Coming soon to a video store near you: “American Cyborg: Steel Warrior,” a plodding and hackneyed B-movie adventure that’s currently going through the motions of regional theatrical release. Only the least discriminating action fans will take notice.
Low-budget, filmed-in-Israel Cannon release is yet another reworking of riffs from the “Mad Max” and “Terminator” pix. Set in the bleak, blue-grayish ruins of an American city — Charleston, according to an early visual cue — story begins 17 years after a devastating nuclear war. Human survivors, most of them rendered sterile by radiation exposure, are ruled by computers and policed by killer cyborgs.
Underground scientists manage to produce a viable fetus through in vitro fertilization, thanks to Mary (Nicole Hansen), a plucky and bosomy young woman who may be “the only source of ova” left on Earth. After the meanest of the cyborg meanies (John Ryan) attacks the rebel lab, Mary escapes, carrying away the fetus in a portable incubator.
Heroine’s only hope is to make it across the devastated city, to rendezvous with European rebels during their brief docking at a coastal port. Heroine’s only help comes from Austin (Joe Lara), your standard-issue, post-apocalypse hero-hunk. Austin defends Mary against mutant cannibals, transvestite muggers and assorted other riffraff while the killer cyborg relentlessly pursues them both.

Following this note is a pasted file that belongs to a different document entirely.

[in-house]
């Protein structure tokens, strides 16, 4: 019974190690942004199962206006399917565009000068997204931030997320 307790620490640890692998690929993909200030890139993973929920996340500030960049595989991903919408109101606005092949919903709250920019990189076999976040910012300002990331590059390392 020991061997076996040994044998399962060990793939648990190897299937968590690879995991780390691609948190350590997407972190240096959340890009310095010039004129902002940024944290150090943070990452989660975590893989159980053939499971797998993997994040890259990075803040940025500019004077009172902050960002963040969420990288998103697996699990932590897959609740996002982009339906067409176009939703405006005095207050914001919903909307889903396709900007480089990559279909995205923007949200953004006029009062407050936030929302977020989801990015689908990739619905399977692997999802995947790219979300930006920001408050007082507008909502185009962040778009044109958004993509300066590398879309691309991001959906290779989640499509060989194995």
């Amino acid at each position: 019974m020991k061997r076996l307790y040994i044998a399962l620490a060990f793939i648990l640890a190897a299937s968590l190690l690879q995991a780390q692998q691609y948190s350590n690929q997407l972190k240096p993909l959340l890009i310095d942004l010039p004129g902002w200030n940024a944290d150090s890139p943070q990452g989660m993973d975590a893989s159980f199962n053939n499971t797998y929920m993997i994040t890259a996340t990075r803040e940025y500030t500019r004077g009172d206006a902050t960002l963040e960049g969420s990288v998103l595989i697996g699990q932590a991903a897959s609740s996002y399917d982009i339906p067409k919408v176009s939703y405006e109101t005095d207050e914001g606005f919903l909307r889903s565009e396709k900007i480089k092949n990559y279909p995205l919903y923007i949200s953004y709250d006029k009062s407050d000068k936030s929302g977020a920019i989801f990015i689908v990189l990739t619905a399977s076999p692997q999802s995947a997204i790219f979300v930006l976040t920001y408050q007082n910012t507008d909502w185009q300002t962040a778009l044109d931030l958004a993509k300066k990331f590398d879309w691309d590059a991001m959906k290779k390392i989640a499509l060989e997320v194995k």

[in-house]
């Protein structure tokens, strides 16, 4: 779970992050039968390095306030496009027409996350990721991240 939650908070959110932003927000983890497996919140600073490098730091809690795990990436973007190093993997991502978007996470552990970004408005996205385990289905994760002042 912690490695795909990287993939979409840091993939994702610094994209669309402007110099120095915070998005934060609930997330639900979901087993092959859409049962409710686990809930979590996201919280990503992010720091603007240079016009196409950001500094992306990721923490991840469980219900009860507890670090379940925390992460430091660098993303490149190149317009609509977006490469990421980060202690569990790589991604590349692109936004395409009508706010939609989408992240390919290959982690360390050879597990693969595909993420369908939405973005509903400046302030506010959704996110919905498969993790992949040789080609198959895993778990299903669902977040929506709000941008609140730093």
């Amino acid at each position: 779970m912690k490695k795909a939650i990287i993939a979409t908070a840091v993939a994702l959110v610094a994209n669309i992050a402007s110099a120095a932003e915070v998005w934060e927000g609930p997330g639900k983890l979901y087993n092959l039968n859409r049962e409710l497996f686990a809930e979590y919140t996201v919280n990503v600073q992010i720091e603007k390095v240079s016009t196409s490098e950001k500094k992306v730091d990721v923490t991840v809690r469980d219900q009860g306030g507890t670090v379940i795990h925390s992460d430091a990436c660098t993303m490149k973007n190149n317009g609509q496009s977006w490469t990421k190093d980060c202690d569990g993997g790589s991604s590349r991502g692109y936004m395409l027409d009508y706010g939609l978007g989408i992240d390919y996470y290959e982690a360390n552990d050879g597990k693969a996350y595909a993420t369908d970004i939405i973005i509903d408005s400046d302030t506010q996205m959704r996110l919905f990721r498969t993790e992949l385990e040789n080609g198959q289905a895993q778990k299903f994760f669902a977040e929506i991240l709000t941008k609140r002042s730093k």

It’s supposed to be a big surprise when, two-thirds of the way through, Mary and Austin discover that Austin himself is a cyborg. As it turns out, however, Lara (best known as the star of the 1989 telepic “Tarzan in Manhattan”) seems a lot more human than Hansen, whose stiff, awkward line readings provide the pic’s only comic relief.
Neither the supporting performances nor the production values are any better than they have to be.
According to production notes, director Boaz Davidson (“Lemon Popsicle”) shot most of “American Cyborg” in “a deserted factory complex outside Tel Aviv.” And that’s exactly what it looks like onscreen, despite game efforts by set dressers to provide some visual variety. Indeed, two or three different scenes appear to have been shot inside the same room. But maybe that’s just because once you’ve seen one room in a deserted factory complex, you’ve seen them all.